By Matthew Islam
July 5, 2016
What drives young terrorists?
These are relatively young men who went into one of the most happening cafes in the country, and began what will usher in a new dark era for merciless executions in our country’s historical fabric.
It’s early to say with the whirlwind of information floating around, but these men weren’t from a wanting background. They were like us in many ways, at least as far as most that knew of them can remember.
Allegedly, they loved, laughed, lived good lives. They loved football, games, get-togethers, eating out, music, cartoons etc. They were socially active. They were just like other boys of the same age.
One even stated on their alleged Facebook profile as recently as late 2014, that he was against Saudi planes attacking other Muslims. At least two of the alleged attackers were young men with what seems to be very little, if any outwards signs, to such monstrosity lurking within.
According to some people who claimed to have known them, they simply didn’t seem to have a propensity towards violence or fit the profile of a would-be terrorist.
Yet, here we stand as a nation, at the beginning of July 2016, shell-shocked from the absolutely unfathomable level of barbarity they have committed. The innocent lives they took of our brothers, sisters, mothers, fathers, and friends. Some of these attackers allegedly had been missing since early 2016.
There is of course a pattern, which our law enforcement officers will have to spot and investigate rigorously.
That is by far the most vital work here, as we pick up the pieces going forward because we have to stop recruitment of young men like them. We have to stop the national pastime of finger-pointing too, and let the professionals do their jobs.
This is, however, a long process, and there is a lot we can do ourselves in the interim. We should start with not shying away from introspection.
We must address the causes that lead us to losing our own to those who would love to see us burn as a society. Those who would love to see our tradition of plurality, secularism, and tolerance destroyed.
We have to ask ourselves what led to their radicalisation. Who recruited them, and how? We need to do that as a nation after the mourning has ended, so that we can spot young men and women like the attackers more successfully before they radicalise; so that we can spot better who are likely to want to abandon life itself, and take others out with them.
We must address the mental health, disenfranchisement, and discord of our youth more pro-actively, starting with those getting out of school.
Parents of young ones need to be extra vigilant to the changes within their children, and be more pro-active in talking to them, living as examples of the values they want to see in their children.
Kindness, love, and morality need to be taught by actions. This is the new war and we can no longer sit on the sidelines.
We must resist our own demons or our demons will ensure that it is our kids who take our rotten legacy forward. We all have a stake in it, and not just to the extent of expressing rage online.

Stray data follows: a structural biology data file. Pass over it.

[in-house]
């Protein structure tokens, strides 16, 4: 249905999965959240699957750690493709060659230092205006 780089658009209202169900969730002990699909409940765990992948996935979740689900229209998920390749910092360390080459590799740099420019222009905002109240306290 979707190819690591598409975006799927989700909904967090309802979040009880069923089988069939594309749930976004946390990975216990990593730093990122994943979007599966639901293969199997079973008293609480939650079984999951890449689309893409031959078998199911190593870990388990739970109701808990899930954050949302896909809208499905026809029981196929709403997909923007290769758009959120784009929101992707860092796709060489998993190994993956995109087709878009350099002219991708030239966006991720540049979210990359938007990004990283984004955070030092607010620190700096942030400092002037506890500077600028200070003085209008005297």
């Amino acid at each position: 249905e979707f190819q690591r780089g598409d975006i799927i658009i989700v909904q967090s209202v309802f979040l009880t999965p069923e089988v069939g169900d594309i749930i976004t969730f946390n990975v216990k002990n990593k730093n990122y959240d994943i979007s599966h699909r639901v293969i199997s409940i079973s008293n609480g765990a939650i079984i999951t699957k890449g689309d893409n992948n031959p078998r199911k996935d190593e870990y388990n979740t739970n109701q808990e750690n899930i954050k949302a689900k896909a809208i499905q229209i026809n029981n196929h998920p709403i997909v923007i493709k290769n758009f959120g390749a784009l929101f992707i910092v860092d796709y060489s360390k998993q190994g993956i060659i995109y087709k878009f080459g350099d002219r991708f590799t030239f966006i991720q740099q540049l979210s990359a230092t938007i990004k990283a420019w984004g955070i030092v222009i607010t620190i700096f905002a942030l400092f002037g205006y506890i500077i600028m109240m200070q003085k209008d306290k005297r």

This is not to say that paying attention prevents such radicalisation completely, but if nothing else can be done, you can help the relevant authorities from your own knowledge in perhaps reducing the likely fallout from it.
This is not in judgement of any parent who, despite being a good example and doing everything right, has lost their child to hate, mindless violence, and brutality.
The fact that a peaceful gathering of people in a serene corner of our town enjoying a night out with friends and loved ones were killed off in a flash, and with such swift planned barbarity, means we have already failed quite considerably as a society.
We haven’t just failed now, we have failed from when they started attacking us for the freedoms we love, and didn’t do anything about.
We failed when we forgot to value every life that was lost before this as a result of the senseless violence, and when we justified -- in our discourse -- lives being lost in other conflicts around the world.
We failed when we allowed our kids to fall out under the radar and walk away when we weren’t looking. We failed when we didn’t hear their concerns because we were busy with life. We failed when we didn’t stand up in front of them as examples of people that they would want to become.
We failed them as they failed us.
So as sorry as we are, it is time for us to start fighting back for our country, our heritage by living as better and kinder human beings. Loudly.
Plural in our thoughts and actions. Proud of our diversity, history of inclusiveness and culture. Loving of our fellow man and his right to live free and without fear.
We need to imbue every moment with kindness that is designed to encourage others to follow. We need to change our education system to be more holistic in including morality again, stressing that getting a good living at the end of it is not the only goal but the goal is to be a good human being first.
This should happen in school, but more so when our kids are out of school.
We now need to be extra vigilant of the ever-present dangers, of the 21st century bogeymen that are out to get our children.
They have a head start on us, and they are turning us against each other at an alarming rate. So, we must come together now more than ever to push back on an individual level. The fate of Bangladesh’s very future hangs in the balance.
Matthew Islam is a writer, entrepreneur, barrister-at-law, and a Dhaka Tribune columnist.